Great contemporary ways to teach students

Wednesday, February 22 2012

The advance of technology over the years has offered alternative teaching tools for professors and universities. While textbooks and lectures may have been the preferred method of the past, today's on-the-go world calls for a more digital approach, especially for students with part-time or full time jobs. 

Consider the continuing education students working full-time
Many of these people are working upward of 30 to 40 hours a week, and are forced to attend night classes at a college or university. The commute to a class following a day's work may be frustrating enough, but enduring a strict school schedule while balancing work is extremely difficult for even the most motivated of students.

University of Phoenix, an online-based school, is one of many across the United States that tailors to working students. Instead of going to a classroom at a specific time, students can study and take exams from home during the week at time of their choosing.

Professors of both online-based and traditional schools can implement teaching tools online, such as webinars, shared documents and links to sources of context. Students in the current generation more than likely have access to a smartphone, laptop or mobile device, and can interact with that material on the go. According to The Nielsen Company, 62 percent of mobile users in the United States aged 25 to 32 own a smartphone, and Americans spend more than 160 minutes per day on mobile devices.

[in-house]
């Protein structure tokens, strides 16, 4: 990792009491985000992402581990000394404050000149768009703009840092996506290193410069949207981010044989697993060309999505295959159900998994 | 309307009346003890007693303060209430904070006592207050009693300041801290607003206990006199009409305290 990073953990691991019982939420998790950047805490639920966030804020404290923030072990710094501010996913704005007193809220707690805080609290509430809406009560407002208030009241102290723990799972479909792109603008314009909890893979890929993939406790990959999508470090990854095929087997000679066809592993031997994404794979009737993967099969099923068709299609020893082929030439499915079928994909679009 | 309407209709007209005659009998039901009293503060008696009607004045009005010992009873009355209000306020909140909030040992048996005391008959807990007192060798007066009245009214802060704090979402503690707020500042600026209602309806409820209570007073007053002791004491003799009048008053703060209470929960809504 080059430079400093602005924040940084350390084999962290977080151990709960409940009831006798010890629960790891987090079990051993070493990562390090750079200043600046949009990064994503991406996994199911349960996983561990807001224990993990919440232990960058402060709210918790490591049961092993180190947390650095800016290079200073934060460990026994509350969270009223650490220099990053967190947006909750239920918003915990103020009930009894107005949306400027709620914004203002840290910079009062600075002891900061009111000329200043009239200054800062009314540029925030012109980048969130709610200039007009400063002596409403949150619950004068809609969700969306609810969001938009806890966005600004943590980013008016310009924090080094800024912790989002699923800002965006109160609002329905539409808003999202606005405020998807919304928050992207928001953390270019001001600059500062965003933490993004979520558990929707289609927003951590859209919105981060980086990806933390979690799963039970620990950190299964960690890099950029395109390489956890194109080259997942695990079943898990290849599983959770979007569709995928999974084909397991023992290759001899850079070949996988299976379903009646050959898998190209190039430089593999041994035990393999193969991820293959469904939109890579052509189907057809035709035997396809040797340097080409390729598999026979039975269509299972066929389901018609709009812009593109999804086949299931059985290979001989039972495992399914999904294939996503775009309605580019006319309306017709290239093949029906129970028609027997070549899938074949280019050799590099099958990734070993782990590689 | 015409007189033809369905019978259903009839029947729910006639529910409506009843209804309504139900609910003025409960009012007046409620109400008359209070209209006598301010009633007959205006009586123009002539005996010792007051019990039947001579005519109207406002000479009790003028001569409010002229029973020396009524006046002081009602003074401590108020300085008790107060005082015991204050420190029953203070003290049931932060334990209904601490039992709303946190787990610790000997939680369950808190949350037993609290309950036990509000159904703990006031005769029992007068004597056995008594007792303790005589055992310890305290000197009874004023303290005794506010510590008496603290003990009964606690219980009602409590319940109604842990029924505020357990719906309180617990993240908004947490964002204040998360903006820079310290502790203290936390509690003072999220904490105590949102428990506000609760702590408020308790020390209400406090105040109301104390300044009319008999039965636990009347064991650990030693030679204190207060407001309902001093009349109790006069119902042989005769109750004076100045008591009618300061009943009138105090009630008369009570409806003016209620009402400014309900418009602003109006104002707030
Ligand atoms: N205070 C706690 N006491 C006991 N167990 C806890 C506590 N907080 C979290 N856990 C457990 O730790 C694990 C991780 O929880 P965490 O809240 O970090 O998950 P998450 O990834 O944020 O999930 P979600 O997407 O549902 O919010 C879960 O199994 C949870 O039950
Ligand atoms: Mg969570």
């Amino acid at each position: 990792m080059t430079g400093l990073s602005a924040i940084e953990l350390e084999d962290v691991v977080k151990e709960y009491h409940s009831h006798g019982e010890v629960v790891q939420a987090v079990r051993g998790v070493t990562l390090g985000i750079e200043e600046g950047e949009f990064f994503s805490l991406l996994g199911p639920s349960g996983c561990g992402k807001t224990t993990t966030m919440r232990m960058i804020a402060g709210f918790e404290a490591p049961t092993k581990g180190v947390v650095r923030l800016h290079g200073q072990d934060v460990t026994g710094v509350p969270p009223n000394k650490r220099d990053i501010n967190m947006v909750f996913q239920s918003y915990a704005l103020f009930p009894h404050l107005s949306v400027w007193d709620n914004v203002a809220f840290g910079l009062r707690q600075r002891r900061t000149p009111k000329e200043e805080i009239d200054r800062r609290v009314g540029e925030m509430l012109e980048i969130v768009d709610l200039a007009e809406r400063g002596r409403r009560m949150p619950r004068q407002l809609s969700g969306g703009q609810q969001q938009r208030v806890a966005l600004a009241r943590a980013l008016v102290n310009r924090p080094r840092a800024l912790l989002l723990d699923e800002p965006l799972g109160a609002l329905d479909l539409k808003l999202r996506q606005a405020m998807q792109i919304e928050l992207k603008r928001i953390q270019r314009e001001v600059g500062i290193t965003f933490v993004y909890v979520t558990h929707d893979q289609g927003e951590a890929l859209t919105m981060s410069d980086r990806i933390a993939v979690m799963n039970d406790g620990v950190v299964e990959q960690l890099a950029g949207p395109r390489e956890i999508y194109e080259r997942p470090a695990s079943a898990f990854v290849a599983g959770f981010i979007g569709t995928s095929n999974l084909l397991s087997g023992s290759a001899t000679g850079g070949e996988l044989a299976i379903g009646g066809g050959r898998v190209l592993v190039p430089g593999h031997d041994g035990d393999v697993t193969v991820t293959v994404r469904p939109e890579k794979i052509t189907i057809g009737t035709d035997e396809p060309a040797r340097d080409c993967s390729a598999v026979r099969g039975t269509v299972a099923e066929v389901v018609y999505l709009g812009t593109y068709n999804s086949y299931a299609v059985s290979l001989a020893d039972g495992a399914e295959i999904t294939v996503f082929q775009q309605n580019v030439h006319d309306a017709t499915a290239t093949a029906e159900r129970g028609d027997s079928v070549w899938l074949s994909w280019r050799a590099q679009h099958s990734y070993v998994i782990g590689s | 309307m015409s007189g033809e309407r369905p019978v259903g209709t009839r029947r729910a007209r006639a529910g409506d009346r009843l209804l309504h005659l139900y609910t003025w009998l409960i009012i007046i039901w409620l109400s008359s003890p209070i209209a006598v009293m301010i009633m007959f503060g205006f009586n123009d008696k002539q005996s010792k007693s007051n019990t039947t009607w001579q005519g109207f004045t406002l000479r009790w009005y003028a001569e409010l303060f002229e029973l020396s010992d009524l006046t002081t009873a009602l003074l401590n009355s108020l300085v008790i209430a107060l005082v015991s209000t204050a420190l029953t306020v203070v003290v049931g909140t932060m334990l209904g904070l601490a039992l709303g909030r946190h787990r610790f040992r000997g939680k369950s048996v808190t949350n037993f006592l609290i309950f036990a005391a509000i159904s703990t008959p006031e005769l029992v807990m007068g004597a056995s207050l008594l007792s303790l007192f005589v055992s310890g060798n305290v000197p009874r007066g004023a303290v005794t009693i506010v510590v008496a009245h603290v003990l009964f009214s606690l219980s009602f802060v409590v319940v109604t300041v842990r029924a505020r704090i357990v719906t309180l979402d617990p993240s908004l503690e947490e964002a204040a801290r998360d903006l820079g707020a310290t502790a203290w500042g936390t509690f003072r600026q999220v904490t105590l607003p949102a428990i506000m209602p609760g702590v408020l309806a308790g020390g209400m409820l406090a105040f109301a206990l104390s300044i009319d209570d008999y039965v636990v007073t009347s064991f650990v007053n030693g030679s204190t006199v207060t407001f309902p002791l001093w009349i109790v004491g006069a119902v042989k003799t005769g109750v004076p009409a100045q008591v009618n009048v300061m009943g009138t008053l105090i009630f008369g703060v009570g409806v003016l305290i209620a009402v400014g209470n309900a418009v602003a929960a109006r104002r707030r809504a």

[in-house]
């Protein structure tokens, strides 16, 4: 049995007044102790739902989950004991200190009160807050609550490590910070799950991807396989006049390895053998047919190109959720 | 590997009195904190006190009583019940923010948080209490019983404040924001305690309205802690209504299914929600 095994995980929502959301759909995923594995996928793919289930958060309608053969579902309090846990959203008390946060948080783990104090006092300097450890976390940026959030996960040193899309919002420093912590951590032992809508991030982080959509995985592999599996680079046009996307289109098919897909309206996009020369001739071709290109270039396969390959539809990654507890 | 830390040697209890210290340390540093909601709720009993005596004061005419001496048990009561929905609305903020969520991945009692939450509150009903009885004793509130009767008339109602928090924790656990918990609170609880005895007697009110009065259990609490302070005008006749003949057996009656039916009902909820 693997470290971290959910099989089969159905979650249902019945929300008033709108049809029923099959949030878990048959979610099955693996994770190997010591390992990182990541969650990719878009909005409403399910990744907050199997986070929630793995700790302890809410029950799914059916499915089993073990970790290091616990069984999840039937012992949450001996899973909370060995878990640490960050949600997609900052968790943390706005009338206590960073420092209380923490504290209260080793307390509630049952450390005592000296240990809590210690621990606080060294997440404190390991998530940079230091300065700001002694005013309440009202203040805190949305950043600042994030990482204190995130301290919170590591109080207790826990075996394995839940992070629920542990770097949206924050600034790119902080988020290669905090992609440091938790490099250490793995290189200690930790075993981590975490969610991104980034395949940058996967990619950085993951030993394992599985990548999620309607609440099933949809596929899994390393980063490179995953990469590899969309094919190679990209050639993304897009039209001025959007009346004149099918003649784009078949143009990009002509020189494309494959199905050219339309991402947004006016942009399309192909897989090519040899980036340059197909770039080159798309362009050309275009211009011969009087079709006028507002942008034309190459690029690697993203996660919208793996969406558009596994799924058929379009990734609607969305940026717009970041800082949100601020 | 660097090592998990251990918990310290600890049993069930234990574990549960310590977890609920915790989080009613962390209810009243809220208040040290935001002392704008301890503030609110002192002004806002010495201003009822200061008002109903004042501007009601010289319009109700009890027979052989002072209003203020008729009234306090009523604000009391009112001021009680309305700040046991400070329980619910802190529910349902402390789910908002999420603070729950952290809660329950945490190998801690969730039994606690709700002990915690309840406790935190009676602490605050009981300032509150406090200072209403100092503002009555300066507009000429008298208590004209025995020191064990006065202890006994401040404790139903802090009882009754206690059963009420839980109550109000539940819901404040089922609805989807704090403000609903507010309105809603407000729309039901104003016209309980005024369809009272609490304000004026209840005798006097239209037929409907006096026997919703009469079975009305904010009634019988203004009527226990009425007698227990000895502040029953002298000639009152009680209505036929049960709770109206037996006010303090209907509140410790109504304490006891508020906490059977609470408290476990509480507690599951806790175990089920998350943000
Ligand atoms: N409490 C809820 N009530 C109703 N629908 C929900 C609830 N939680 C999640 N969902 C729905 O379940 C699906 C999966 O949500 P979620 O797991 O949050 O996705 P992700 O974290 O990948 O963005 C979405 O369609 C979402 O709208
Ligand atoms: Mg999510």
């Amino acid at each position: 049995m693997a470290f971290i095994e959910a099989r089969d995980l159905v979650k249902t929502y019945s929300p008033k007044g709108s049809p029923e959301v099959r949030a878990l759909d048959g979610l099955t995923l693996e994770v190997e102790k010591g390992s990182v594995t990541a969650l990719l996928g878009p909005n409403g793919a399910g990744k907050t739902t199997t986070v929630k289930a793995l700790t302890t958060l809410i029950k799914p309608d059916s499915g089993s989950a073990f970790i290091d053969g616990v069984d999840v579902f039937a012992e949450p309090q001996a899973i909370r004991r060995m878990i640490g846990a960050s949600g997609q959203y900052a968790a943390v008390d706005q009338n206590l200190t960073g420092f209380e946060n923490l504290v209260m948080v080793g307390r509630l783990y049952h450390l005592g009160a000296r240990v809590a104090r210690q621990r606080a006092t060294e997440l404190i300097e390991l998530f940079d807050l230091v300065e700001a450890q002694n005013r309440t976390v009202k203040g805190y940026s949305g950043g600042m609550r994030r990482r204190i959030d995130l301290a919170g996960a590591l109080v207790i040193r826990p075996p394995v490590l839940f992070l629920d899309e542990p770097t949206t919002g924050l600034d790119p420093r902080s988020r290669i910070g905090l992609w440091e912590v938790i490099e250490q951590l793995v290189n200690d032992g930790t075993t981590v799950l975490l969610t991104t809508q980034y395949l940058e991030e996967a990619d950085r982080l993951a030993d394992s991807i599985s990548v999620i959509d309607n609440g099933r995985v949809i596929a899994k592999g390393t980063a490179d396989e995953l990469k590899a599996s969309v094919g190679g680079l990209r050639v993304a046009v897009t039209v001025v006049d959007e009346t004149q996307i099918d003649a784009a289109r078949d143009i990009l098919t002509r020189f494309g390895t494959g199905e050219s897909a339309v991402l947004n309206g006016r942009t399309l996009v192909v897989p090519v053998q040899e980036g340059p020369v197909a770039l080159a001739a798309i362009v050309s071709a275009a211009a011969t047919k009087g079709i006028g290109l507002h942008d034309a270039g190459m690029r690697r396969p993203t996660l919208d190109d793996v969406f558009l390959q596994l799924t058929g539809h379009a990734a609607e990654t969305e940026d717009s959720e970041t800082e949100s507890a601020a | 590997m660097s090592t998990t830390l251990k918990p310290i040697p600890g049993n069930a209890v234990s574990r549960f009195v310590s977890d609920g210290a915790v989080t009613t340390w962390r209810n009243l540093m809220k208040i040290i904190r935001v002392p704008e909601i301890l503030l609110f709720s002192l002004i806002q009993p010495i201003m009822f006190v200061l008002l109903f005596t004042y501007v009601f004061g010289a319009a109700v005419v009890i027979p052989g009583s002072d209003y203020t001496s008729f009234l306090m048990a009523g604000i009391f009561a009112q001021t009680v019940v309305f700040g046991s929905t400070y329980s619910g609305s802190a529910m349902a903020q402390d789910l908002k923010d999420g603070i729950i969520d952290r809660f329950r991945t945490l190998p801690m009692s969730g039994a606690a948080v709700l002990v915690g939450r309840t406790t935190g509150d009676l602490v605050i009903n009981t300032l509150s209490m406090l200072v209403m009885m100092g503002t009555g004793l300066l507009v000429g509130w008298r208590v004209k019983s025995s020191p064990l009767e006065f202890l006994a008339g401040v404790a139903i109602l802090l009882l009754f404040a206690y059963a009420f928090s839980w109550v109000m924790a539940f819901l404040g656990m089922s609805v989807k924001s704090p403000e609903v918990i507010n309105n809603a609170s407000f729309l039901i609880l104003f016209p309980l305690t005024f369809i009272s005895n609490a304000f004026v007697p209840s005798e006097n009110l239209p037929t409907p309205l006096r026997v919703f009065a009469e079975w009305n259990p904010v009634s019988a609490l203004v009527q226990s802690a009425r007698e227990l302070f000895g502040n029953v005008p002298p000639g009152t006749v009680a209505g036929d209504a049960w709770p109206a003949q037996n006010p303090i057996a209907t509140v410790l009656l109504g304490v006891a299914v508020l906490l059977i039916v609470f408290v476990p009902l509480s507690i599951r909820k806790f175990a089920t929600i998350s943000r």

In addition to teaching students in a more effective way, webinars can be used as promotional content for a school or business. Recently, the University of California launched a course with free webinars to advertise its project management program.

"With an increasing number of companies seeking qualified project management professionals to improve organizational performance, UC Irvine Extension is meeting the demand by offering carefully designed courses geared toward these specific needs," Melanie Mitchell, acting director of management at UC Irvine Extension, said in a statement.

The pen-and-paper and brick-and-mortar methods of yesterday may not satisfy the current student in need of digital content.